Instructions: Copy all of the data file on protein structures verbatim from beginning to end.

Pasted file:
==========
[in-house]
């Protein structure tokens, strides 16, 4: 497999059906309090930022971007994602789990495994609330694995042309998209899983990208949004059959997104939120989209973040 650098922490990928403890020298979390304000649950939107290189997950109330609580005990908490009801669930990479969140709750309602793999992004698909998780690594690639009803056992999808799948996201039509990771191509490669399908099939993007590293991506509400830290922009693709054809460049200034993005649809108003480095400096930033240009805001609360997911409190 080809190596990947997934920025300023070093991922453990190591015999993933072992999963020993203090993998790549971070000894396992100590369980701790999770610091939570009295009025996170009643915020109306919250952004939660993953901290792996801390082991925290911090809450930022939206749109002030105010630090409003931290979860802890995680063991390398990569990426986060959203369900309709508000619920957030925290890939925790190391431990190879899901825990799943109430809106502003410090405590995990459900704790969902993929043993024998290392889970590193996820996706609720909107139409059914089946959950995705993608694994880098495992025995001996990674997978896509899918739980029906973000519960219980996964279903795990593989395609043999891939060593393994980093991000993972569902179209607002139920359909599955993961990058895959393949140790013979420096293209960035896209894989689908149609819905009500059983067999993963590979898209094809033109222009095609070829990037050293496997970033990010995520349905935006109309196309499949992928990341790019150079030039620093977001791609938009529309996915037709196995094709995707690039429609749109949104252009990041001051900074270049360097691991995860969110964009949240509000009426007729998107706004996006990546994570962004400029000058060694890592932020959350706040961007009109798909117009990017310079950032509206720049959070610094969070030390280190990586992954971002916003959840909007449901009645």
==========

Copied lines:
[in-house]
């Protein structure tokens, strides 16, 4: 497999059906309090930022971007994602789990495994609330694995042309998209899983990208949004059959997104939120989209973040 650098922490990928403890020298979390304000649950939107290189997950109330609580005990908490009801669930990479969140709750309602793999992004698909998780690594690639009803056992999808799948996201039509990771191509490669399908099939993007590293991506509400830290922009693709054809460049200034993005649809108003480095400096930033240009805001609360997911409190 080809190596990947997934920025300023070093991922453990190591015999993933072992999963020993203090993998790549971070000894396992100590369980701790999770610091939570009295009025996170009643915020109306919250952004939660993953901290792996801390082991925290911090809450930022939206749109002030105010630090409003931290979860802890995680063991390398990569990426986060959203369900309709508000619920957030925290890939925790190391431990190879899901825990799943109430809106502003410090405590995990459900704790969902993929043993024998290392889970590193996820996706609720909107139409059914089946959950995705993608694994880098495992025995001996990674997978896509899918739980029906973000519960219980996964279903795990593989395609043999891939060593393994980093991000993972569902179209607002139920359909599955993961990058895959393949140790013979420096293209960035896209894989689908149609819905009500059983067999993963590979898209094809033109222009095609070829990037050293496997970033990010995520349905935006109309196309499949992928990341790019150079030039620093977001791609938009529309996915037709196995094709995707690039429609749109949104252009990041001051900074270049360097691991995860969110964009949240509000009426007729998107706004996006990546994570962004400029000058060694890592932020959350706040961007009109798909117009990017310079950032509206720049959070610094969070030390280190990586992954971002916003959840909007449901009645």